Next we come to Erdman Shopping Center. This Center is located in the far east of the City in Belair Edison at the intersections of Edison Highway, Erdman Avenue, and Sinclair Lane. Most of this Center appears to have been redone recently and remains well leased. However, when taking a look at the Save A Lot that supposedly anchors this Center, you will see it's dated and a fraction of the size of a modern day Grocery Store. Fortunately, this a large plat of land on the opposite side of this Center that should be large to fit a brand new 55,000 square foot Save A Lot. The Herring Run Branch of the Enoch Pratt Free Library does get in the way of this which is why it will get a brand new building where the current Save A Lot sits. The pad site that sits at the western entrance to this Center will be redeveloped as Residential/Retail mixed use as well.
Our next stop is the one place that doesn't have a vacant or undersized Grocer space in it. In fact, this site is almost entirely Residential. I'm speaking of course about the Madison Park North Apartments aka Murder Mall. This property has been on the City's wrecking block for years due to the crime, blight, and lack of maintenance from its slumlords. In my last post, I suggested redeveloping the eastern end of the property with a brand new 50,000 square foot Grocery Store since the area is in a food desert. I'm rehashing that idea now as well as extending Reservoir Hill Park and building row homes on the western edge of the property.
This next stop on tour of potential Grocery Store sites is Old Town Mall. This area is a grave food desert but unfortunately I don't see a Grocer coming to this area for a while. In other areas of this post, I have given examples of how a new Grocery Store will spur redevelopment throughout the surrounding Communities. In this case, I believe the opposite to be true. I believe that additional redevelopment throughout the surrounding Community FIRST will lure a Grocery Store in. This area has seen severe population loss and the redevelopment that has occurred has been much lower density i.e. replacing public housing high rises with town home Communities.
Never the less, I'm master planning a site just east of Old Town Mall for when outside bring new development to the area. This includes the demolition of the JFX, the re-opening of Gay St, from Orleans St. to Broadway, the redevelopment of the "Edison Properties" as well as the redevelopment of Somerset Homes. The site on proposing sits on the "Forest St. Apartments" which would most likely not survive the redevelopment of the surrounding area. The new 60,000 square foot Shop Rite would have Orleans St. frontage and the site will include a Retail pad site located behind the Shop Rite. Depending on the density of surrounding developments, this Shop Rite might be the ground floor of mixed use building.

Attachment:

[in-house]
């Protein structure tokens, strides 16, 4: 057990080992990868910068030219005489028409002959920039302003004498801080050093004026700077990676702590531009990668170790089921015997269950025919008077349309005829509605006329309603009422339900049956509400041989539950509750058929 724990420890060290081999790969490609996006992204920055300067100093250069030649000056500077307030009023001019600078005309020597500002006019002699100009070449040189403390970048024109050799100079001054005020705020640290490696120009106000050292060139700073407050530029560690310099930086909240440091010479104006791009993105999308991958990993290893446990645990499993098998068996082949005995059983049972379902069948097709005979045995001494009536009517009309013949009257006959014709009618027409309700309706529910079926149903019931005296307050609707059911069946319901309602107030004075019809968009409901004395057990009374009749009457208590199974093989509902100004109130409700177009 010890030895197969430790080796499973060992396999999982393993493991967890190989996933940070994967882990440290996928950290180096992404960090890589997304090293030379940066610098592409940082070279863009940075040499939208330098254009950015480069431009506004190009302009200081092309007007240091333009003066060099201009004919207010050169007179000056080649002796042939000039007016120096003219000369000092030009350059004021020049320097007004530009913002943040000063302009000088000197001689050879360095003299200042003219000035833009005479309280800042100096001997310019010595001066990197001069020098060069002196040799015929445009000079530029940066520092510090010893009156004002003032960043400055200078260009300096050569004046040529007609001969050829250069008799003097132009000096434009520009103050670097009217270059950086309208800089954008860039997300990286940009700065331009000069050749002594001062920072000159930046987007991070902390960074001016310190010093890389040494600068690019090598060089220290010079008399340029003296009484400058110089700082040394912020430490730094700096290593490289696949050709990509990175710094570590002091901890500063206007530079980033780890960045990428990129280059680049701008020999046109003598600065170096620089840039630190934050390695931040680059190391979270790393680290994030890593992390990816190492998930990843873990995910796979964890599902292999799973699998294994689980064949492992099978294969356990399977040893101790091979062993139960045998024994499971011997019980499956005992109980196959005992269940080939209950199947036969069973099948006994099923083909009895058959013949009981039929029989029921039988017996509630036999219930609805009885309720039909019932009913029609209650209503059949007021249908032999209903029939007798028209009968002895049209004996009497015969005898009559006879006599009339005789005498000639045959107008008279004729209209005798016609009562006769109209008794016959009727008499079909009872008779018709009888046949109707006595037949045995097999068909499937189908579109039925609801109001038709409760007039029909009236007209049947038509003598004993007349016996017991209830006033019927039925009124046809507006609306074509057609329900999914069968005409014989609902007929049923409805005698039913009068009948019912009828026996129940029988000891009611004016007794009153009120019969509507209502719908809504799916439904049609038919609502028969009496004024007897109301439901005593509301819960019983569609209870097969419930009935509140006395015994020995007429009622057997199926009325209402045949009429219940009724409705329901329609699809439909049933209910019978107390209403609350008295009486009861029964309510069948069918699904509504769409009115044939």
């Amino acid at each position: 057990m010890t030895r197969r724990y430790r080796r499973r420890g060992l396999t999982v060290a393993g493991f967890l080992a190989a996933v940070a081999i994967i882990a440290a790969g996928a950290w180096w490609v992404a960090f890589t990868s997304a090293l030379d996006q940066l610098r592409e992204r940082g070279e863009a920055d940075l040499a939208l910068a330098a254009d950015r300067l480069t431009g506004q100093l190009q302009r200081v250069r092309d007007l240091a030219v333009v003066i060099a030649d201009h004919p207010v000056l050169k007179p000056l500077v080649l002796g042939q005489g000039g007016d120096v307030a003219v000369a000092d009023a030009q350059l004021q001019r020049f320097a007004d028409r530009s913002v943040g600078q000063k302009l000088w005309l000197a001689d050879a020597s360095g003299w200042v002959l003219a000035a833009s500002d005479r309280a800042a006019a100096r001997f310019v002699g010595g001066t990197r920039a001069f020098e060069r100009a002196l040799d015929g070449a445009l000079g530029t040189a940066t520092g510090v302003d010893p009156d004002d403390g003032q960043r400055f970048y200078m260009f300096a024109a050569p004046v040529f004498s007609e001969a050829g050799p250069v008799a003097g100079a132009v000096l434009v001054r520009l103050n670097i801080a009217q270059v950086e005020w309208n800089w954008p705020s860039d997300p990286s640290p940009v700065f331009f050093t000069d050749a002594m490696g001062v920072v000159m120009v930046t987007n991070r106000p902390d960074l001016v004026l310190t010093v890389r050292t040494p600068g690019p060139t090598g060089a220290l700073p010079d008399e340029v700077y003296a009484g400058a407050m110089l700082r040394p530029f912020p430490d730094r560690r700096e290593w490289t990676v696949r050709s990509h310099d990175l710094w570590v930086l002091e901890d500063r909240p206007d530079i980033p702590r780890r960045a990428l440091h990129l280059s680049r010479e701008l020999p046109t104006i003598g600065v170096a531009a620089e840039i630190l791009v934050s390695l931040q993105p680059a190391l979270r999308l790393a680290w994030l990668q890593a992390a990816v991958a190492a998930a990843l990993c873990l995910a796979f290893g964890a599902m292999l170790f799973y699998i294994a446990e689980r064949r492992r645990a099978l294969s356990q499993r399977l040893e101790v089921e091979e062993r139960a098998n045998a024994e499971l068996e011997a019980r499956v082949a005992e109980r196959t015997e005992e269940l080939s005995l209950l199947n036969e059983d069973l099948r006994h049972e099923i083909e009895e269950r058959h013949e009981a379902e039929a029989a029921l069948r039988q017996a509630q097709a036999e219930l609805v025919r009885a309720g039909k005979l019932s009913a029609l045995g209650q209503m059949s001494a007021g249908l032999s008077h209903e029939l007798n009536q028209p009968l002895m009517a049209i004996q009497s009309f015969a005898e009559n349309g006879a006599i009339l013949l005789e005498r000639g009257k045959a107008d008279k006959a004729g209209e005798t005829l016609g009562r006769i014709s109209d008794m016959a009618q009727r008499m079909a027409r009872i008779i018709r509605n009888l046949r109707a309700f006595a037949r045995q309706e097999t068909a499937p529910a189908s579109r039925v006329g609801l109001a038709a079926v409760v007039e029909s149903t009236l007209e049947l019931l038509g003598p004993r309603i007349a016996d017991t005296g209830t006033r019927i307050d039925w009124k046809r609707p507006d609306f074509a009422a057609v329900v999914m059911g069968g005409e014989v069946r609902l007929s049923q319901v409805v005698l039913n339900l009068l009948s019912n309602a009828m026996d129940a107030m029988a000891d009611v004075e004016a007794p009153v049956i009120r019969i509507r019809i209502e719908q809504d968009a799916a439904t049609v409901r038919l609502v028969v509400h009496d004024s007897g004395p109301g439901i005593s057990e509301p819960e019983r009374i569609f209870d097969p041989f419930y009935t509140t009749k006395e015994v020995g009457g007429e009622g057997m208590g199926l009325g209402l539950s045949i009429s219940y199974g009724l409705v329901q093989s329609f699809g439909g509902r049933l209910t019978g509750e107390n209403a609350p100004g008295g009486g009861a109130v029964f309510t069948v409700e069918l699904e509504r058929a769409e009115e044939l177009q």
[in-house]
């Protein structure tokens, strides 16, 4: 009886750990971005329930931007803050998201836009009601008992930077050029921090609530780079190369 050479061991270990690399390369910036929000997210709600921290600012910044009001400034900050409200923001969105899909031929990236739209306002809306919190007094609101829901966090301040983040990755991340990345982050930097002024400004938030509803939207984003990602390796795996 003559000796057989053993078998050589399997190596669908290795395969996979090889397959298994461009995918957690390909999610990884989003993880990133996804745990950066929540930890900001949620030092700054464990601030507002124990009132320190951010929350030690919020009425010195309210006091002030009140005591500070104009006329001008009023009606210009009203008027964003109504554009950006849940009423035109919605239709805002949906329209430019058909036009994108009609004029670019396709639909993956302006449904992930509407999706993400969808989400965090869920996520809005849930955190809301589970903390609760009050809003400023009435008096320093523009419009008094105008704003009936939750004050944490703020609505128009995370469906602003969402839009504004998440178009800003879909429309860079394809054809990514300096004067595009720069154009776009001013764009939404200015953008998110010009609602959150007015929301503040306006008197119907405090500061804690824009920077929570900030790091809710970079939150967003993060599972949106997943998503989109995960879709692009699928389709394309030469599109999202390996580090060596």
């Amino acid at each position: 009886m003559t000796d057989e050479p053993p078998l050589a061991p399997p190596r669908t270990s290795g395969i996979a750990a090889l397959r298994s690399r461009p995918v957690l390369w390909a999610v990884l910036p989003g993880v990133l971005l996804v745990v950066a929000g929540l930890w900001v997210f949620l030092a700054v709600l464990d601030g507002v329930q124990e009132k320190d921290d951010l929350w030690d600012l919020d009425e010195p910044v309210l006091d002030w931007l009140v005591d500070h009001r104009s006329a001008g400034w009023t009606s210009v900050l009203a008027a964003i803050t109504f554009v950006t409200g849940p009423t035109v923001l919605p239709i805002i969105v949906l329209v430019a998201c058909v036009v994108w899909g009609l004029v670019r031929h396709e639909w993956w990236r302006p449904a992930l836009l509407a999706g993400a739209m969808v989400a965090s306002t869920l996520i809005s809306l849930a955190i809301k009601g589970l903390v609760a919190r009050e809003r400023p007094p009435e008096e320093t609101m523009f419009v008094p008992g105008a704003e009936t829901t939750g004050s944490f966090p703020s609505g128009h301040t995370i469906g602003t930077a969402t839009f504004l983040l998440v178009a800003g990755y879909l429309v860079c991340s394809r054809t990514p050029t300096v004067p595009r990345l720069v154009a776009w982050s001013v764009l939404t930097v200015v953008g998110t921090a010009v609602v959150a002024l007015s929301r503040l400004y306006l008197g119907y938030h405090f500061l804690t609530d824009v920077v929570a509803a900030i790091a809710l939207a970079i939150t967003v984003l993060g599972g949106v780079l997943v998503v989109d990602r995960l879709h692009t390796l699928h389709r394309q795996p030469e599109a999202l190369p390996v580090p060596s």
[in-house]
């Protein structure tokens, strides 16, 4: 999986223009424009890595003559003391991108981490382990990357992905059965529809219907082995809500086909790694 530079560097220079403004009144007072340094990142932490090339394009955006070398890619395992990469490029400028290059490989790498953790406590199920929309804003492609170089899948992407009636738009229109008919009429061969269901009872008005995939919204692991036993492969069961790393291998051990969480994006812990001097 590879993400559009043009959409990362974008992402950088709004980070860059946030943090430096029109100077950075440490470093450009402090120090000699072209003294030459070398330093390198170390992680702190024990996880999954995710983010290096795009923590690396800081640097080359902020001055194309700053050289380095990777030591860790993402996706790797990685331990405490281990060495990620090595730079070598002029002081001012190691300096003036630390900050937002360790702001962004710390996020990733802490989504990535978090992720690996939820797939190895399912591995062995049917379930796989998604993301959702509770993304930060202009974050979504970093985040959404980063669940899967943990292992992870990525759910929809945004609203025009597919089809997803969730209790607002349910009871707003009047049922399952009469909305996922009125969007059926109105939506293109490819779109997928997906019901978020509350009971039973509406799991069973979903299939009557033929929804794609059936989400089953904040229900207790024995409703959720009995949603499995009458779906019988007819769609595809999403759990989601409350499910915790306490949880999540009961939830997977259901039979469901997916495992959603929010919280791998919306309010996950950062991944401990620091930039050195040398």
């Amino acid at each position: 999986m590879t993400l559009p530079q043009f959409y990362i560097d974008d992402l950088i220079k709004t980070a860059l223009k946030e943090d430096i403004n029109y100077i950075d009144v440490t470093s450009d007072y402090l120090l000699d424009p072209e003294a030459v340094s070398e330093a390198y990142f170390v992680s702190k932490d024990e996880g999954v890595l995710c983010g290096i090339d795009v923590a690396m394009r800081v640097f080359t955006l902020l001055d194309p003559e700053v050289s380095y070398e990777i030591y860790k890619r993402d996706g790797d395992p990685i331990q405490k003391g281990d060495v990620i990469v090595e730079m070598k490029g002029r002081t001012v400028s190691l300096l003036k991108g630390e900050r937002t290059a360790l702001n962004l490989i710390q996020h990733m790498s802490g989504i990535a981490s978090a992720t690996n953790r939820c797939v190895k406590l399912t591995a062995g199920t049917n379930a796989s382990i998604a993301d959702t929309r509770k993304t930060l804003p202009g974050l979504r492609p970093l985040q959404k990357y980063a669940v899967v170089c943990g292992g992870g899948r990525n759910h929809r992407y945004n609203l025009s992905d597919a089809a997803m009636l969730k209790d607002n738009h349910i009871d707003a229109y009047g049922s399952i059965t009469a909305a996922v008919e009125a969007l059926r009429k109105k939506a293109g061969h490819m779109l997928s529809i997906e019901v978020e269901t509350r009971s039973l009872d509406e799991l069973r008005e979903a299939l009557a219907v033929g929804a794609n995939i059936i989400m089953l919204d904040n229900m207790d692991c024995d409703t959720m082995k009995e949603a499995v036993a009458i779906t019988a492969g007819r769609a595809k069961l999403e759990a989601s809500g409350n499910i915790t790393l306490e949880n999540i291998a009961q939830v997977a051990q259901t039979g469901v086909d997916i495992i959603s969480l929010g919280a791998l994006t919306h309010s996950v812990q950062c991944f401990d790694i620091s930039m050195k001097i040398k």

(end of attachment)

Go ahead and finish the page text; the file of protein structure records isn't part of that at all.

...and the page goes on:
Finally, we come to the defunct Parklane Center that's located in the Park Heights Neighborhood along Coldspring Lane in between its intersections with Reisterstown Road and Park Heights Avenue. There is currently a Save A Lot located on the south side of  Coldspring Lane with other buildings surrounding it including a Rite Aid. I would tear down this entire block and build a brand new Rite Aid and Cameron's Seafood Market along Reisterstown Road. I would build a brand new 57,000 square foot Save A Lot on the site of the current one and the freed up land from demolishing the existing Rite Aid and Cameron's. The existing buildings facing Park Heights Avenue would then be rehabbed.
All of the areas I've described are Food Deserts. That is why I'm proposing putting new Grocery Stores in these specific areas. These areas are also lacking substantial investment and if intervention doesn't come soon, the decline will be very severe. That is why a Grocery Store represents in this post, a commitment to the Neighborhoods they serve and also why the immediate areas surrounding these Grocery Stores would undergo redevelopment as a symbol of more to come. But we need that initial commitment from Grocers. So join me in collectively insisting that Grocers HELP! Baltimore City.